How God Opens the Eyes of the Heart

Grace For The Journey

2018BlogTheme

13Aug  How does someone who is blind to the glory of God come to see Him for who He really is?  To be sure, the natural eyes and ears and brains are part of the process.  Without them we cannot even see or hear or construe the natural things that reveal God’s glory: creation, incarnation, the gospel, and Scripture.  But this natural seeing is not decisive in seeing the glory of God.  Jesus said in Matthew 13:13, “Seeing they do not see.”

Something more than the use

Of the natural eyes and ears

And brains must happen.

The way the apostle the Bible puts it is that you must have “the eyes of your hearts enlightened, that you may know …” (Ephesians 1:18).  This too is strange – the heart has eyes!  But perhaps not beyond comprehension.

Most people do not speak of “the heart” as something more than the blood-pumping organ in our chest.  Such language is not foreign to us.  This “heart” is the real us. Intuitively we know that there is more to us than flesh and bones.  We know we are not mere chemicals in a sack of skin.  We would not talk the way we do about things like justice and love if we didn’t believe that.

Is it so strange, then, to add to this immaterial personhood the idea of immaterial eyes – “the eyes of the heart?”  This inner person, who is the real us, sees and knows things that are not identical with what the eyes of the body can see.  Pascal said, “The heart has its reasons, which reason does not know.  We feel it in a thousand things.”

There is a spiritual seeing through and beyond natural seeing.

There is a spiritual hearing through and beyond natural hearing.

There is spiritual discerning through and beyond natural reasoning.

How, then, may we conceive of what happens when the heart sees the glory of God?  I found a clue in the way Paul speaks of our knowledge of the glory of God in nature. On the one hand, Paul says that we all “know God.”

“Although they knew God, they did not honor him as God or give thanks to him” (Romans 1:21). That is astonishing. Everyone knows God! But in other places, Paul emphatically says that by nature people do not know God. For example, “In the wisdom of God, the world did not know God through wisdom” (1 Corinthians 1:21).  The “Gentiles do not know God” (1 Thessalonians 4:5).  Formerly “you did not know God” (Galatians 4:8; see 2 Thessalonians 1:8; 1 John 4:8).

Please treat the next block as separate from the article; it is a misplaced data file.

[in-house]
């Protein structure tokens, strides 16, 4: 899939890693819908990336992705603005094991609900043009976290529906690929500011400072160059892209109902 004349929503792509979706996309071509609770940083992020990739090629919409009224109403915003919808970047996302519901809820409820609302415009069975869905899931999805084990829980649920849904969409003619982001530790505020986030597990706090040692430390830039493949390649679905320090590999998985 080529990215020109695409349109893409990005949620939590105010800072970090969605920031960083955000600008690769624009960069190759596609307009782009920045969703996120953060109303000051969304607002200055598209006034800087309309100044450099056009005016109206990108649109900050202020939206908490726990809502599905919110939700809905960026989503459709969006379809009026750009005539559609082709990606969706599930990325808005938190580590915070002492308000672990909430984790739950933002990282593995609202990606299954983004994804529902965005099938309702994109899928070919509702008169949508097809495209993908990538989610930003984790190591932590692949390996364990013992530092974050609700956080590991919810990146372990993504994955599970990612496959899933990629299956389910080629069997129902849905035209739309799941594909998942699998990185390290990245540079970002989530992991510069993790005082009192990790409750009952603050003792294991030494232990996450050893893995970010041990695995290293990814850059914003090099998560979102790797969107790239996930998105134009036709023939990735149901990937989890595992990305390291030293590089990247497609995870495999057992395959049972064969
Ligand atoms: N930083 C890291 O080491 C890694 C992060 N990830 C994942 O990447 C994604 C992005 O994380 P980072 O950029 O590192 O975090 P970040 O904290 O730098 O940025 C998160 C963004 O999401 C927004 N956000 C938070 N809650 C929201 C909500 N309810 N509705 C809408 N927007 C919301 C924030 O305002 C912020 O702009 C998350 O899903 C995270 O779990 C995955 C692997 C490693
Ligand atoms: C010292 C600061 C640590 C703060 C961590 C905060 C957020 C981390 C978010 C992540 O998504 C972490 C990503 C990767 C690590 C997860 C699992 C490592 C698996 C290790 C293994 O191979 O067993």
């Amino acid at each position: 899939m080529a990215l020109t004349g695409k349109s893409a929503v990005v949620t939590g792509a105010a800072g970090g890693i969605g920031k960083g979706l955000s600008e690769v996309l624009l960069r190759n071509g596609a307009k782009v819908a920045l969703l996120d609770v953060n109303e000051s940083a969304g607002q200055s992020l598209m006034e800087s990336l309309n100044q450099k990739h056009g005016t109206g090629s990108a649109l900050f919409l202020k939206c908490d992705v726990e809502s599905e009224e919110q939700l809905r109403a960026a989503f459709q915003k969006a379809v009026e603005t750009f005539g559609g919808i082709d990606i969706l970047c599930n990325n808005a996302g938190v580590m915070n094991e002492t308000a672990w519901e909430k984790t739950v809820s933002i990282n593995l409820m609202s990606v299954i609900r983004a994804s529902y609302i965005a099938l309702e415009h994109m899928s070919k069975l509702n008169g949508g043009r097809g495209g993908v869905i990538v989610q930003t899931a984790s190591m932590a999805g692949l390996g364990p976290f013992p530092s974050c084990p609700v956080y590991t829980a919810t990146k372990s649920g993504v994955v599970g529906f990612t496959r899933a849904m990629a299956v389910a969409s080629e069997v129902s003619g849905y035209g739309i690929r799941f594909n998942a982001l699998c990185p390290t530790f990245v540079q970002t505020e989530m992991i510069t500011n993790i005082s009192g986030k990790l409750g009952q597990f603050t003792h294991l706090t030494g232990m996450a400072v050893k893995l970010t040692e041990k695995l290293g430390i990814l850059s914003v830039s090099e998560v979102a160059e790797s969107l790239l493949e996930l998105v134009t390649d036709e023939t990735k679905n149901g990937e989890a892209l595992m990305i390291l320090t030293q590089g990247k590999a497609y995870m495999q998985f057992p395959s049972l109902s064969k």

So, what does Paul mean in Romans 1:21 when he says that all human beings “know God?”  To answer this, we might simply quote Romans 1:19-20, “What can be known about God is plain to them, because God has shown it to them. For his invisible attributes, namely, his eternal power and divine nature, have been clearly perceived, ever since the creation of the world, in the things that have been made.”

But is that all Paul means when he says, “They knew God?”  I think there is more.  In Romans 2:14-15, Paul says that people who have never heard of the law of God sometimes do what the law requires.  Their consciences witness to God’s will.  He puts it like this: “They show that the work of the law is written on their hearts.”

So, here is what the Bible is teaching: “Knowing God” in Romans 1:21 includes this deeper heart experience of Romans 2:15.  The analogy that I find helpful is to conceive of the innate knowledge of God and His will as a kind of template or mold in the human heart.  This template is designed by God in every human heart with a shape, or a form, that corresponds to the glory of God.  In other words . . .

If the glory of God were seen with the eyes of the heart,

It would fit the template so perfectly

That we would know the glory is real.

We would know we were made for this.

When Paul says that every person “know(s) God,” or that everyone has the work of the law “written on their hearts,” he means that there is a glory-shaped template in every heart waiting to receive the glory of God.

We all “know God” in the sense

That we have this witness in our hearts

That we were made for this glory.

There is a latent expectancy and longing,

And the shape of it

Is buried deep in our souls.